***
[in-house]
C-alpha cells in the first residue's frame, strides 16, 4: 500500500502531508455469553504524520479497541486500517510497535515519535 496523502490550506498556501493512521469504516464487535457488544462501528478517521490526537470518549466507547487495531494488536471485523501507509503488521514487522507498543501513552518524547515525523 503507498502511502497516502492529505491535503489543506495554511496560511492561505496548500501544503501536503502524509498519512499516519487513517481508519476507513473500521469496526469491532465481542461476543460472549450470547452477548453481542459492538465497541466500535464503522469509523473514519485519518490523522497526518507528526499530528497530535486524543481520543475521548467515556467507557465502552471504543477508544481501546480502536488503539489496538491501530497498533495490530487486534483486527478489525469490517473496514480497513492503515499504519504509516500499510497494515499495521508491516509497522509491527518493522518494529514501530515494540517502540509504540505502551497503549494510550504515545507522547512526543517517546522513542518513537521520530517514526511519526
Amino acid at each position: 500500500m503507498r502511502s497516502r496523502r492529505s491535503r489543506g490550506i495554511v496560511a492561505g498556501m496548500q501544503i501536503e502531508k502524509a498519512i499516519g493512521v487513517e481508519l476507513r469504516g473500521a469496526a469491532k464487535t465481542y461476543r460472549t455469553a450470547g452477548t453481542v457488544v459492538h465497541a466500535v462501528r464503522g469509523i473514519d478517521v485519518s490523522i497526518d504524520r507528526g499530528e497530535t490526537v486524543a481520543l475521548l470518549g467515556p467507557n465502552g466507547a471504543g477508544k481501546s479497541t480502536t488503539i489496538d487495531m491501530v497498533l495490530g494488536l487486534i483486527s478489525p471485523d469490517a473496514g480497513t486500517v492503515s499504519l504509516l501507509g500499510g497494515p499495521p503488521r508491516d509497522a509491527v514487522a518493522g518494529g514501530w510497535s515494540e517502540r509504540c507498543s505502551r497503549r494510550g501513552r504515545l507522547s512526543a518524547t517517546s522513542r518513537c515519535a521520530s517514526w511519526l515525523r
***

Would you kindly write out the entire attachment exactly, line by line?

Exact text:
[in-house]
C-alpha cells in the first residue's frame, strides 16, 4: 500500500502531508455469553504524520479497541486500517510497535515519535 496523502490550506498556501493512521469504516464487535457488544462501528478517521490526537470518549466507547487495531494488536471485523501507509503488521514487522507498543501513552518524547515525523 503507498502511502497516502492529505491535503489543506495554511496560511492561505496548500501544503501536503502524509498519512499516519487513517481508519476507513473500521469496526469491532465481542461476543460472549450470547452477548453481542459492538465497541466500535464503522469509523473514519485519518490523522497526518507528526499530528497530535486524543481520543475521548467515556467507557465502552471504543477508544481501546480502536488503539489496538491501530497498533495490530487486534483486527478489525469490517473496514480497513492503515499504519504509516500499510497494515499495521508491516509497522509491527518493522518494529514501530515494540517502540509504540505502551497503549494510550504515545507522547512526543517517546522513542518513537521520530517514526511519526
Amino acid at each position: 500500500m503507498r502511502s497516502r496523502r492529505s491535503r489543506g490550506i495554511v496560511a492561505g498556501m496548500q501544503i501536503e502531508k502524509a498519512i499516519g493512521v487513517e481508519l476507513r469504516g473500521a469496526a469491532k464487535t465481542y461476543r460472549t455469553a450470547g452477548t453481542v457488544v459492538h465497541a466500535v462501528r464503522g469509523i473514519d478517521v485519518s490523522i497526518d504524520r507528526g499530528e497530535t490526537v486524543a481520543l475521548l470518549g467515556p467507557n465502552g466507547a471504543g477508544k481501546s479497541t480502536t488503539i489496538d487495531m491501530v497498533l495490530g494488536l487486534i483486527s478489525p471485523d469490517a473496514g480497513t486500517v492503515s499504519l504509516l501507509g500499510g497494515p499495521p503488521r508491516d509497522a509491527v514487522a518493522g518494529g514501530w510497535s515494540e517502540r509504540c507498543s505502551r497503549r494510550g501513552r504515545l507522547s512526543a518524547t517517546s522513542r518513537c515519535a521520530s517514526w511519526l515525523r